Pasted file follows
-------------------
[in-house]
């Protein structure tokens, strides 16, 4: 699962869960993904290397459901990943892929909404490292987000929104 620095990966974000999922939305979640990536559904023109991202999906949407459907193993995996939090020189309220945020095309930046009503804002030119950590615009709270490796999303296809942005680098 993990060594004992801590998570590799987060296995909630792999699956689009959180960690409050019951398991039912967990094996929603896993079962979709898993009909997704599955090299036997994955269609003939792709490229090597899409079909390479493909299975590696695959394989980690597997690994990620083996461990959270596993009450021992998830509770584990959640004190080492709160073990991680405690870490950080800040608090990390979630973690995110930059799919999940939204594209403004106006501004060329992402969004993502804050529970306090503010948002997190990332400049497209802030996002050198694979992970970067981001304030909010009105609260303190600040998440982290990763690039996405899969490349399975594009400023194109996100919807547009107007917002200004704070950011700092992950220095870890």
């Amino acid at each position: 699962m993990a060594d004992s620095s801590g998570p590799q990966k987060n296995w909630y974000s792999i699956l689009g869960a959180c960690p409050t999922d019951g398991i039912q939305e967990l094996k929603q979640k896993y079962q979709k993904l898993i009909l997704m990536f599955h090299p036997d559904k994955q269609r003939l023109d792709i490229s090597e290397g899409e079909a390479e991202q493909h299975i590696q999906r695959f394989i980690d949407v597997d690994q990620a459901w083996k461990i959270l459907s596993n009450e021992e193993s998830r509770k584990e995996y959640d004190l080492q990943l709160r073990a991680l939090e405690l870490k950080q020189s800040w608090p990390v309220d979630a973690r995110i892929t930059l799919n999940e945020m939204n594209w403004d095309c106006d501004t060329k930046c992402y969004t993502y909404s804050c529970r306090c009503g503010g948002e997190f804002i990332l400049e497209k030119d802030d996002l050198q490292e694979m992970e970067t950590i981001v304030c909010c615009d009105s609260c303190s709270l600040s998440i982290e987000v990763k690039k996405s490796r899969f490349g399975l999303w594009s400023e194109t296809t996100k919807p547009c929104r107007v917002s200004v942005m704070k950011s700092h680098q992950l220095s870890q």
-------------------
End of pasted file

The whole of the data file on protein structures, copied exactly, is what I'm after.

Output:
[in-house]
């Protein structure tokens, strides 16, 4: 699962869960993904290397459901990943892929909404490292987000929104 620095990966974000999922939305979640990536559904023109991202999906949407459907193993995996939090020189309220945020095309930046009503804002030119950590615009709270490796999303296809942005680098 993990060594004992801590998570590799987060296995909630792999699956689009959180960690409050019951398991039912967990094996929603896993079962979709898993009909997704599955090299036997994955269609003939792709490229090597899409079909390479493909299975590696695959394989980690597997690994990620083996461990959270596993009450021992998830509770584990959640004190080492709160073990991680405690870490950080800040608090990390979630973690995110930059799919999940939204594209403004106006501004060329992402969004993502804050529970306090503010948002997190990332400049497209802030996002050198694979992970970067981001304030909010009105609260303190600040998440982290990763690039996405899969490349399975594009400023194109996100919807547009107007917002200004704070950011700092992950220095870890």
């Amino acid at each position: 699962m993990a060594d004992s620095s801590g998570p590799q990966k987060n296995w909630y974000s792999i699956l689009g869960a959180c960690p409050t999922d019951g398991i039912q939305e967990l094996k929603q979640k896993y079962q979709k993904l898993i009909l997704m990536f599955h090299p036997d559904k994955q269609r003939l023109d792709i490229s090597e290397g899409e079909a390479e991202q493909h299975i590696q999906r695959f394989i980690d949407v597997d690994q990620a459901w083996k461990i959270l459907s596993n009450e021992e193993s998830r509770k584990e995996y959640d004190l080492q990943l709160r073990a991680l939090e405690l870490k950080q020189s800040w608090p990390v309220d979630a973690r995110i892929t930059l799919n999940e945020m939204n594209w403004d095309c106006d501004t060329k930046c992402y969004t993502y909404s804050c529970r306090c009503g503010g948002e997190f804002i990332l400049e497209k030119d802030d996002l050198q490292e694979m992970e970067t950590i981001v304030c909010c615009d009105s609260c303190s709270l600040s998440i982290e987000v990763k690039k996405s490796r899969f490349g399975l999303w594009s400023e194109t296809t996100k919807p547009c929104r107007v917002s200004v942005m704070k950011s700092h680098q992950l220095s870890q």